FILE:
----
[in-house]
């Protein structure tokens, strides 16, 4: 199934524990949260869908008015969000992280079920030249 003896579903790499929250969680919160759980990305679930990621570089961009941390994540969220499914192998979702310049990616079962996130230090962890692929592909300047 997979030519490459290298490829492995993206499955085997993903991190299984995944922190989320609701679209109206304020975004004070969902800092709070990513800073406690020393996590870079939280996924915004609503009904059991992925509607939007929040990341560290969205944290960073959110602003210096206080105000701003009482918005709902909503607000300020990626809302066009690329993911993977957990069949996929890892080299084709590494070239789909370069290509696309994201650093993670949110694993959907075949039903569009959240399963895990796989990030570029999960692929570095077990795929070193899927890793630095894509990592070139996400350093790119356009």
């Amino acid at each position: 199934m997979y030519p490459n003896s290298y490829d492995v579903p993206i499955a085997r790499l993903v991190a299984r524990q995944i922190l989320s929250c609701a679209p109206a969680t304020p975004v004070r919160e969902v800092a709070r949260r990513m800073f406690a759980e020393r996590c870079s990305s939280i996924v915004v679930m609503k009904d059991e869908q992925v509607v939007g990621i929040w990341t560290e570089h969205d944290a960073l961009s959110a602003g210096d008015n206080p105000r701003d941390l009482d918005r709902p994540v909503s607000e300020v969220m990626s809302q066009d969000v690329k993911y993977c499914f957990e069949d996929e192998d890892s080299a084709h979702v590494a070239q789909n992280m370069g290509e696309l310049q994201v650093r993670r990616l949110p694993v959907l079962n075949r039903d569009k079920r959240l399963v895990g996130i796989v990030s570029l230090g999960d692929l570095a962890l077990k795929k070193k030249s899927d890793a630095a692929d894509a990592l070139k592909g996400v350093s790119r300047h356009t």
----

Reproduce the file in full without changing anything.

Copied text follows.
[in-house]
């Protein structure tokens, strides 16, 4: 199934524990949260869908008015969000992280079920030249 003896579903790499929250969680919160759980990305679930990621570089961009941390994540969220499914192998979702310049990616079962996130230090962890692929592909300047 997979030519490459290298490829492995993206499955085997993903991190299984995944922190989320609701679209109206304020975004004070969902800092709070990513800073406690020393996590870079939280996924915004609503009904059991992925509607939007929040990341560290969205944290960073959110602003210096206080105000701003009482918005709902909503607000300020990626809302066009690329993911993977957990069949996929890892080299084709590494070239789909370069290509696309994201650093993670949110694993959907075949039903569009959240399963895990796989990030570029999960692929570095077990795929070193899927890793630095894509990592070139996400350093790119356009």
């Amino acid at each position: 199934m997979y030519p490459n003896s290298y490829d492995v579903p993206i499955a085997r790499l993903v991190a299984r524990q995944i922190l989320s929250c609701a679209p109206a969680t304020p975004v004070r919160e969902v800092a709070r949260r990513m800073f406690a759980e020393r996590c870079s990305s939280i996924v915004v679930m609503k009904d059991e869908q992925v509607v939007g990621i929040w990341t560290e570089h969205d944290a960073l961009s959110a602003g210096d008015n206080p105000r701003d941390l009482d918005r709902p994540v909503s607000e300020v969220m990626s809302q066009d969000v690329k993911y993977c499914f957990e069949d996929e192998d890892s080299a084709h979702v590494a070239q789909n992280m370069g290509e696309l310049q994201v650093r993670r990616l949110p694993v959907l079962n075949r039903d569009k079920r959240l399963v895990g996130i796989v990030s570029l230090g999960d692929l570095a962890l077990k795929k070193k030249s899927d890793a630095a692929d894509a990592l070139k592909g996400v350093s790119r300047h356009t």